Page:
Written in 1923, this is a fictionalised biography of a speculator, Jesse Livermore, who made and lost a string of fortunes.
Livermore was a classic speculator, who operated equally happily on the bull or the bear tack. On Wall Street, he became widely known as a bear raider. But he always insisted that it was impossible to raid successfully a stock that was not in trouble.
Recent examples of directors claiming that the falling price of their shares was a result of unjustified speculative selling - such as Spring Ram and Hartstone, where both share prices collapsed and the directors left ignominiously - bear out Livermore's case. Essentially, he was a tape watcher whose most important maxim was never to fight the tape.
Livermore argued that if a company was doing well this would be reflected in a rising share price. This is because company insiders would be buying. A weak share price he regarded as a warning signal because it meant that even if the insiders were not selling they were not taking advantage of a lower share price to buy.
A key concept was the line of least resistance. This was the direction Livermore expected the share (or commodity) price to take once it had broken through a crucial price point. He liked to test the market by doing the opposite of what he really intended. Thus if Livermore was bullish he would first sell the stock heavily. If his selling was easily absorbed, he would buy on a massive scale.
If you are wondering how such a clever fellow kept on losing his fortune, the answer is that he made many mistakes while developing his techniques.
He also learned that the biggest gains came to the man who knew how to sit tight. Many stock market professionals miss out because although their position at the heart of the action means they spot opportunities at an early stage they often take profits far too early and deal far too often.
Livermore, who often built up huge holdings, had to capitalise on moments of high bullishness to sell without smashing the share price. He also had a custom of going off on holiday after a successful coup - which helped to prevent overactive dealing.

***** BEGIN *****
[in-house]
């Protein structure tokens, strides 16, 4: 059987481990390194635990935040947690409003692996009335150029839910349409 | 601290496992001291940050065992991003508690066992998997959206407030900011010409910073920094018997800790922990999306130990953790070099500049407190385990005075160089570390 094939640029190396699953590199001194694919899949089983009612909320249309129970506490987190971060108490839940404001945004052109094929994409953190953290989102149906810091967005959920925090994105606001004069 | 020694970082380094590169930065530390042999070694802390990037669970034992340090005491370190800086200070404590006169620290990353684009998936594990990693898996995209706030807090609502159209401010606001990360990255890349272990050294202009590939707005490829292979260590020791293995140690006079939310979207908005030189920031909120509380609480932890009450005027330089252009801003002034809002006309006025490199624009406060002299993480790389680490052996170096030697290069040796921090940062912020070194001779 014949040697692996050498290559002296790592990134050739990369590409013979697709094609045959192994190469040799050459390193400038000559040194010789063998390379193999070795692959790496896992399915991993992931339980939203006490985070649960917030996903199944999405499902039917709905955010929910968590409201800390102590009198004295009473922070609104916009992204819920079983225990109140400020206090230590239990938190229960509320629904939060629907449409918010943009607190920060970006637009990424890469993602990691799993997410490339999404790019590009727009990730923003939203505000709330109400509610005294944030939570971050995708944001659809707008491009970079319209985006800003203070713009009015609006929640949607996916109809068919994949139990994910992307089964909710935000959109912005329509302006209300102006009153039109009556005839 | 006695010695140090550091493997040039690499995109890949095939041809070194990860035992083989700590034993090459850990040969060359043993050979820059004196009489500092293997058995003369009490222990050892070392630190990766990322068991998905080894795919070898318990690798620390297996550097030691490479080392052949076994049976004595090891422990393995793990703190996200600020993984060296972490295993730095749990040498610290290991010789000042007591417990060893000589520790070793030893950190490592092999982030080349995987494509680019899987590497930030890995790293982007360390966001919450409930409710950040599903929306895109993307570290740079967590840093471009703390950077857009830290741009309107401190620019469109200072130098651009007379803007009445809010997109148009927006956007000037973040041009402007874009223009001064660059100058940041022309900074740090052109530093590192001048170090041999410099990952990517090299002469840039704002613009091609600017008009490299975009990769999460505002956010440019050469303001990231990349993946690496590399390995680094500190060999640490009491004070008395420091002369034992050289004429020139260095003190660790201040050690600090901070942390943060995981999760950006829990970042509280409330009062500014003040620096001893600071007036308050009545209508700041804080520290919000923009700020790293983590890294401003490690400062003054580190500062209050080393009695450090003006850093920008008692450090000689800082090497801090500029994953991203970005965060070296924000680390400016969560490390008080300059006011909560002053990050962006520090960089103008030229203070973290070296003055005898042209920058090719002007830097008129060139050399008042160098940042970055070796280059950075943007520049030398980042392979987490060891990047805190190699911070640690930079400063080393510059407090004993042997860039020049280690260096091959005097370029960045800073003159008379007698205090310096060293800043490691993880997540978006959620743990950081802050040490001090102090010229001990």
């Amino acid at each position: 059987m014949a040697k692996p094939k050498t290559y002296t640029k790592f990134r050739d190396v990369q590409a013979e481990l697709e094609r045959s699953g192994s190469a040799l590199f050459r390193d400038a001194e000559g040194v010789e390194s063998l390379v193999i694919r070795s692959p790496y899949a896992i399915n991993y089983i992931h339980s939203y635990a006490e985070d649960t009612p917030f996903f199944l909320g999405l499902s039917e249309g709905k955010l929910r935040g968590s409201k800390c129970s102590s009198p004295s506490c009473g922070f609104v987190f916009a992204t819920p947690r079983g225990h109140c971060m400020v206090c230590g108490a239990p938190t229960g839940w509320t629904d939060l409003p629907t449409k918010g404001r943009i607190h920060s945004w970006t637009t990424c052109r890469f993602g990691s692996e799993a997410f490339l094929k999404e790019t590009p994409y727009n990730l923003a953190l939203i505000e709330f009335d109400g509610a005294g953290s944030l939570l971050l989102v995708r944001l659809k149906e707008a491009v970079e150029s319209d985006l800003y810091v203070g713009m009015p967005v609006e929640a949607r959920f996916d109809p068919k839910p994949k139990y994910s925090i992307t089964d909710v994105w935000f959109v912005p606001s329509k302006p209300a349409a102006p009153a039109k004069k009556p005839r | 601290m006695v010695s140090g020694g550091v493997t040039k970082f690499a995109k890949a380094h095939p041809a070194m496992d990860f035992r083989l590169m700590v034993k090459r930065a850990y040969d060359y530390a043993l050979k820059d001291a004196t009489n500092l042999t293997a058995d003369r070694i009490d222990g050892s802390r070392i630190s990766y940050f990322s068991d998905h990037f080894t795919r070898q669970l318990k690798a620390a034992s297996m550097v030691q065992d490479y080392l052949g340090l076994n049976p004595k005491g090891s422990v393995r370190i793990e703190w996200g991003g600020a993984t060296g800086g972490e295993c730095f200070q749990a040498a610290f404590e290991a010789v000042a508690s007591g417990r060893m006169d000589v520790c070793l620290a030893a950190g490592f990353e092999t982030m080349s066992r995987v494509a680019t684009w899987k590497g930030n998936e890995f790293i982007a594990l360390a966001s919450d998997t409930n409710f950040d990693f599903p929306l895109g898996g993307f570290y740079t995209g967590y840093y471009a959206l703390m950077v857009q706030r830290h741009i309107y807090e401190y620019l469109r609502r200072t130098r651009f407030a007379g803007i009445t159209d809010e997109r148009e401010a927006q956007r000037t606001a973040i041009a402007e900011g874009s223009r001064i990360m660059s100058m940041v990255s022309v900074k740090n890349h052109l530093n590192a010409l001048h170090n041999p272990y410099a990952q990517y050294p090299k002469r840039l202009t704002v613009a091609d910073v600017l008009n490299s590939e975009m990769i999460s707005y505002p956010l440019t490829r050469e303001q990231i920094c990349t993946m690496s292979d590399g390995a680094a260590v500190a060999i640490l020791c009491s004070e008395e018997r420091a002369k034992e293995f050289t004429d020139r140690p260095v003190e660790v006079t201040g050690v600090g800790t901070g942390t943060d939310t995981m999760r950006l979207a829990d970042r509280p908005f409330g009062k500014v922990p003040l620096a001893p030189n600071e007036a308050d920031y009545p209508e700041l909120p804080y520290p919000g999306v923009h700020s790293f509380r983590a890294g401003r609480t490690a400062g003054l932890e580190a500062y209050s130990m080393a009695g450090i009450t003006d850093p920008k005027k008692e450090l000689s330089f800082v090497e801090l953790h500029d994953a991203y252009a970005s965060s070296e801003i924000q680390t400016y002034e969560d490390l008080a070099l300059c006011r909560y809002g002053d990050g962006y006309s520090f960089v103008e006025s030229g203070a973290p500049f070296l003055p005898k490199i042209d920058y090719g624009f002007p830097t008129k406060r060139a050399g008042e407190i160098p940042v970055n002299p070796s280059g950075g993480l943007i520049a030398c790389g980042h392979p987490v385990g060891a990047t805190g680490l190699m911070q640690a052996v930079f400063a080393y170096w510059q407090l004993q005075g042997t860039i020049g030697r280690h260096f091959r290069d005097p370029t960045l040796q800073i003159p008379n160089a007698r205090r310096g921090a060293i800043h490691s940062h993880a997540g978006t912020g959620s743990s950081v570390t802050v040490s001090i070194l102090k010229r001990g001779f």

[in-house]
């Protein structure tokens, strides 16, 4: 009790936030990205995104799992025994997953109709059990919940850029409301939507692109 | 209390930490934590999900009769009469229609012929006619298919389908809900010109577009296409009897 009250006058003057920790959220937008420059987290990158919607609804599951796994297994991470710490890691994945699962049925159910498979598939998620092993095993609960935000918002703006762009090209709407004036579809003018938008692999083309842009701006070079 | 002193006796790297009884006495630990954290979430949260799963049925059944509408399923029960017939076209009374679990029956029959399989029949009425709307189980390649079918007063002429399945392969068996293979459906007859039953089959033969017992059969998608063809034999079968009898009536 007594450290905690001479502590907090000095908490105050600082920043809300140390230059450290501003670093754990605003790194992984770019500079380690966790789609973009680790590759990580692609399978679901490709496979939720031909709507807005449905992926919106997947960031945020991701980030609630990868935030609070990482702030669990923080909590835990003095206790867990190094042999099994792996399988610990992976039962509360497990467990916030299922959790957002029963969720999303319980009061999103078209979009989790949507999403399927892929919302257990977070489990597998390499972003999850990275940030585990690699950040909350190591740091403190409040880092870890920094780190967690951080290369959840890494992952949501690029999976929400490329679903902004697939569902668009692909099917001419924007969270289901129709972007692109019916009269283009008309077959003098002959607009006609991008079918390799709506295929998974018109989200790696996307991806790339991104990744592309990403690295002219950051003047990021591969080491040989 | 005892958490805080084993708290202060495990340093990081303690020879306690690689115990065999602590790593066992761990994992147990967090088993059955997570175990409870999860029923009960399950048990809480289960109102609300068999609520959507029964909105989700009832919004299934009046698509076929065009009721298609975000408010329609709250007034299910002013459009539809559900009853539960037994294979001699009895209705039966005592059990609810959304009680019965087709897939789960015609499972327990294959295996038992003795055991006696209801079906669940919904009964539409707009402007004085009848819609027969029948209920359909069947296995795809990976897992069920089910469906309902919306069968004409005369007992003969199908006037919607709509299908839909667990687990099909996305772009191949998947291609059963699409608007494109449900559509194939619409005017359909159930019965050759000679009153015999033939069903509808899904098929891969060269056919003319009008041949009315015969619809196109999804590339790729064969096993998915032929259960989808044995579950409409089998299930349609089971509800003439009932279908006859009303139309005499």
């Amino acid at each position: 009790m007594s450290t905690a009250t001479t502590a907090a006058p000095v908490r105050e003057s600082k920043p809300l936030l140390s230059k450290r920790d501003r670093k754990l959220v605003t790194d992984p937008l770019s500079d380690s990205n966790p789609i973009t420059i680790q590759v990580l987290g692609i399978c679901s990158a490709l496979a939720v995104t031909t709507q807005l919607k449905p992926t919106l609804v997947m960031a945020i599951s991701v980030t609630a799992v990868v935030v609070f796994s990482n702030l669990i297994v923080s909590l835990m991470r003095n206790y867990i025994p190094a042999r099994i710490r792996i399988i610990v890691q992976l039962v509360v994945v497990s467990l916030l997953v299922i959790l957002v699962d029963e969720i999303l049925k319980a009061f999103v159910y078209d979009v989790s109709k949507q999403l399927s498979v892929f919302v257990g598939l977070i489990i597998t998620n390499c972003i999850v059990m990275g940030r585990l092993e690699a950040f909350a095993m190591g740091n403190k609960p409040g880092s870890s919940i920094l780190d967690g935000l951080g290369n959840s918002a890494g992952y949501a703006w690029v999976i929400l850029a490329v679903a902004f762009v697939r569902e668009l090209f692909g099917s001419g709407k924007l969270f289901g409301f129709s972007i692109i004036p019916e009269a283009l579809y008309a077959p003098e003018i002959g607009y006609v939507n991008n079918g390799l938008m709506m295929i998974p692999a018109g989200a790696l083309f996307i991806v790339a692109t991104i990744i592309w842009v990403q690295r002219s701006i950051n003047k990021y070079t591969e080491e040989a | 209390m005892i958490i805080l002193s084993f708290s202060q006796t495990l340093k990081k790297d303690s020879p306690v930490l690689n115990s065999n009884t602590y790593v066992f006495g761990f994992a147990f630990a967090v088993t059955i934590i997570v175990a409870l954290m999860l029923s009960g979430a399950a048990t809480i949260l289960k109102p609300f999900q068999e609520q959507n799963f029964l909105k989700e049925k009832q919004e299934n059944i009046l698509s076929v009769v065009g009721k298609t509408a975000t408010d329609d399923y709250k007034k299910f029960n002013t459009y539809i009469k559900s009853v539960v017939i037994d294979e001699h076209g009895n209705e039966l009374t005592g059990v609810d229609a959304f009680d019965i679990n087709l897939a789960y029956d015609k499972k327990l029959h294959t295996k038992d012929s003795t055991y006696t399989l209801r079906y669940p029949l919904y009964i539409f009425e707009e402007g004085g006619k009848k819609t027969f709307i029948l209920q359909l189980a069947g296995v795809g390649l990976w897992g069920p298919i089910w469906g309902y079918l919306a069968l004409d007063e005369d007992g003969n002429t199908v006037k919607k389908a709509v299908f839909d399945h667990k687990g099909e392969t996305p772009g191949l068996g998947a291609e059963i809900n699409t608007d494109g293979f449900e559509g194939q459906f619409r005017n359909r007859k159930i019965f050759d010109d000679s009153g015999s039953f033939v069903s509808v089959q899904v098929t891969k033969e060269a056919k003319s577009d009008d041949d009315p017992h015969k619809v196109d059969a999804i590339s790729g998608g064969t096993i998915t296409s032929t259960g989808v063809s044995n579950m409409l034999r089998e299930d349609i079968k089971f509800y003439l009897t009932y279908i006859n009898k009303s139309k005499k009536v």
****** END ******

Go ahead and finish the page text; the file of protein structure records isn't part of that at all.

What would he be doing now? As a natural bear, he probably would have done well from the collapse in bond markets, particularly once the price action had established that the line of least resistance was up for yields and down for prices. On shares, though, I suspect he might be ready to buy after what has been a sharp fall in prices when the fundamentals look very solid.
A share that might catch his fancy would be the book publisher and multimedia group Dorling Kindersley. Floated amid great enthusiasm in October 1992, the shares have been hit by a string of negative developments including problems with a distributor, the departure of the managing director and a profit warning in December.
But significantly, although the shares took a buffeting, the price never collapsed and is now back to 299p, having been as low as 225p. My guess is that Livermore would be ready to make an initial purchase, especially if the price goes through 300p. The shares are tightly held in a thin market, but Livermore was a master manipulator. By aggressively buying and occasionally selling the shares he would boost activity levels and acquire a decent stake.
The attraction of Dorling Kindersley (DK) is multimedia. Many observers think multimedia has been overhyped, but I believe it is going to be one of the big stories in the next bull market and that DK could feature as one of the most favoured shares.
Figures due on 21 September for the year to 31 June will be down on the previous year's pounds 9.6m. But a week later the group will be launching the first five of its own multimedia products for CD-ROM players.
These impressive products look like compact discs but have huge storage capacity. They combine words and pictures on the screen in a Windows format, enabling viewers to interact with them, focus on the parts they are interested in, hear sounds and even see videos. Apparently, DK has even more mind-blowing wonders in the pipeline. Prices range from pounds 49.50 to pounds 99.50, and sales worldwide could be substantial.
For instance, one programme, David Macaulay's The Way Things Work is based on DK's book of the same title, which has already sold more than three million copies.
Group profits for 1994/95 are expected to be sharply higher, with more excitement to come. The shares look a classic speculative opportunity, not least because the long-term outlook is good.
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